Cricket News By TODAYLIVESCORE.INFO - Afghanistan need role models to inspire youngsters to take up fast bowling - Ahmadzai. ''We have some good fast bowlers who can bowl 135 kmph to 140 kmph, but in cricket you have to find someone bowling at 145 kmph to 150 kmph," Raees Ahmadzai
''We have some good fast bowlers who can bowl 135 kmph to 140 kmph, but in cricket you have to find someone bowling at 145 kmph to 150 kmph," Raees Ahmadzai
Raees Ahmadzai, the junior coach of ACB, observed that lack of role models and unresponsive wickets are the reasons behind Afghanistan not producing enough quick bowlers.
Incidentally, Afghanistan has turned out to be a hub for producing spinners. Quite a few of them have played for Afghanistan as well as plying their trade in various franchise leagues.
Rashid Khan, Mujeeb Ur Rahman and Mohammad Nabi have tasted success at higher levels. The likes of Qais Ahmed and Noor Ahmad are following in the trio's footsteps.
”Rashid and Mujeeb are role models. There is Qais and others. For example, take young Noor, and the way he has played in the PSL or Big Bash… so these guys are followed by the younger generation and everyone wants to play in different leagues around the world,” Ahmadzai told Cricbuzz during his visit to Bangladesh with the Under-19 squad recently.
”That is not the case with our fast bowlers (they are yet to turn into role models) and we are not producing fast bowlers because we don't have supporting wickets in Afghanistan.
”We have some good fast bowlers who can bowl 135 kmph to 140 kmph, but in cricket you have to find someone bowling at 145 kmph to 150 kmph. Somehow we are unable to produce those kind of fast bowlers despite we having the physique,” he added.
Ahmadzai, who has represented Afghanistan at the highest level, has been serving ACB in different roles since retirement and is touted as one of the finest scouts in the country. He gave various examples of how he scouted talented players coming through the ranks.
”Take Mujeeb for example. I was a head coach in a local tournament in Khost. I saw a skinny guy bowling with the old ball and doing this and that. Then I asked him ‘can you bowl with the new ball'? and he said ‘yes'. Nawroz (Mangal) was the captain and he (Mujeeb) bowled five or six balls in the right areas. He did not spin or bowl any mystery ball, but he bowled in the right areas and had control. I told Nawroz let's pick him. I was the coach of the national side when he played his first ODI.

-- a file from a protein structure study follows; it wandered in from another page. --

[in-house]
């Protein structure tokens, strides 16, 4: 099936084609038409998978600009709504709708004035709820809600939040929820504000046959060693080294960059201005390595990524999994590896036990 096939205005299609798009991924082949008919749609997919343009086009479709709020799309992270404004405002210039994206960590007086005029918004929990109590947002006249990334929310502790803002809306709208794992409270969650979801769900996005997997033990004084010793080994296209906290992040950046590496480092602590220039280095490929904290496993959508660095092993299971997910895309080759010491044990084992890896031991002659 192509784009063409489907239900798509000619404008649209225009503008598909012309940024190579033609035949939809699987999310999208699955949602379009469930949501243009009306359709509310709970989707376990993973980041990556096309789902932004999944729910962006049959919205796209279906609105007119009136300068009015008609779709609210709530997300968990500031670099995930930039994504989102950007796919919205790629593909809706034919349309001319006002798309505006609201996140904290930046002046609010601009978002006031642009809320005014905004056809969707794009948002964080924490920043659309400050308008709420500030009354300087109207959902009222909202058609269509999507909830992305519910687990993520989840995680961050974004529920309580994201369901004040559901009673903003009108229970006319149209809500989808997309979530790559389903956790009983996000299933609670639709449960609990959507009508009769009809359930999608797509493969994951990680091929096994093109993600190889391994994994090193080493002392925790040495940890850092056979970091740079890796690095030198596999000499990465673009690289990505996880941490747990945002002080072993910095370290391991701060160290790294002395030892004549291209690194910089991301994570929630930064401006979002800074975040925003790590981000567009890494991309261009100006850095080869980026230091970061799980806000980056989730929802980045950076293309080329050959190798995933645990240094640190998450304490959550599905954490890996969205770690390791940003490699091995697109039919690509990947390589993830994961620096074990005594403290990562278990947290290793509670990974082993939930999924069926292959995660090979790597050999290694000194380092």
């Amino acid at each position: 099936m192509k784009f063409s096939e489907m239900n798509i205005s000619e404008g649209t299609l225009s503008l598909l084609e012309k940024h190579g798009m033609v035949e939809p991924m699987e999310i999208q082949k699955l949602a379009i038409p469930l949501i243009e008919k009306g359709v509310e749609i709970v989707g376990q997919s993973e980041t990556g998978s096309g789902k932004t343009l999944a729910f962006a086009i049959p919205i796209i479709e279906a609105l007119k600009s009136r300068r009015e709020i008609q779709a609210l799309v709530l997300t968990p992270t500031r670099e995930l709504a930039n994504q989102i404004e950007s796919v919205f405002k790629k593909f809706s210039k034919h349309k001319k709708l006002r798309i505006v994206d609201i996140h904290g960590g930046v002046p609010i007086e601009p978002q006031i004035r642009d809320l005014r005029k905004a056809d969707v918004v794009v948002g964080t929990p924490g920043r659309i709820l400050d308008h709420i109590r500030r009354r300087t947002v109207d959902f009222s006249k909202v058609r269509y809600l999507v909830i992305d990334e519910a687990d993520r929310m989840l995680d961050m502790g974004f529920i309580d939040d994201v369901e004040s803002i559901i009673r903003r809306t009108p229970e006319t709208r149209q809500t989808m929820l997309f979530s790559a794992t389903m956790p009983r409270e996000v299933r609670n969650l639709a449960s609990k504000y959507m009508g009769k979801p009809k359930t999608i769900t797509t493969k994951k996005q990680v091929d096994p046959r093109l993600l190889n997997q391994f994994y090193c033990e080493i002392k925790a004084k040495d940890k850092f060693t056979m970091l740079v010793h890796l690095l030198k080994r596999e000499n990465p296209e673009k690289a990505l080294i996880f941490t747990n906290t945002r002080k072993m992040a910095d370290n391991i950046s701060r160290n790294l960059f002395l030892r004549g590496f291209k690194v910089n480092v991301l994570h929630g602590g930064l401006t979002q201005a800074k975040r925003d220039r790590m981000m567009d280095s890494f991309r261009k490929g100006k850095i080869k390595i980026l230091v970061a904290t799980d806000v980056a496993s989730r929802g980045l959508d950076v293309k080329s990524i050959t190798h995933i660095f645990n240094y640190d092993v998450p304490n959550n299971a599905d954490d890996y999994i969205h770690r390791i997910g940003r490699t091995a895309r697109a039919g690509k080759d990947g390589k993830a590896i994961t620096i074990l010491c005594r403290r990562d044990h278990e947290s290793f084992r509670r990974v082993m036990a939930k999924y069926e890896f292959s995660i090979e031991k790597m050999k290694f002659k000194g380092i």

Ahmadzai scouted Mujeeb at a local tournament in Khost
”The same case was with Rahmanullah Gurbaz. He played some junior tournament at the Under-16 level and I asked him ‘why are you not going to Jalalabad for the Under-16 trial'? He told me ‘can I go'? and I said, ‘yes, you should go'. I was the selector and I called and asked few members and told them I am sending this guy and you check him and that is how it went. He played there and in a short time was picked in the national side. It is not a risk… I feel if someone has the talent, I always back him.”
Ahmadzai added that social media is playing a huge role in developing Afghanistan cricket, considering that it does not take long for a promising player to get noticed on the social media platform.
”In different regions, cricket is very famous on the social media and whenever someone is doing special in Jalalabad, Khost or other parts of the country, automatically it comes in the social media. Then we know about him and we say look let's go and see.
”This is my job. I love to see and go to different places as a coach or a scout to find some talented guys playing for Afghanistan. I saw our struggle trying to make a mark as a cricketing nation and I think it should give me more energy.
”I am in Jalalabad and I see something special in someone, then I can drive with my music on and go to another region. There I can see some different academies and take some notes regarding the budding stars by asking the region manager and from there onwards we move on and plan our next course of action. I must admit the social media is helping me a lot and it has made my life very easy.,” he added.
Ahmadzai admitted that for him the biggest challenge is to change the mindset of young cricketers as most of them prefer the shortest format of the game. ”For a youngster, everyone wants to play in different leagues and I think this is not good for world cricket and the other problem is that we are playing most of the local leagues in T20 formats.
”But after this tour, the players will understand that if you want to represent the country, you have to be mentally ready to be a good Test cricketer because Test cricket will give you lot of confidence and you can be a good ODI or T20 cricketer if you are a good Test cricketer.
”After this series everyone came to me and said that we have to work very hard to get that temperament of playing 50 overs and longer version games. It was their first tour and they learnt a lot,” he signed off.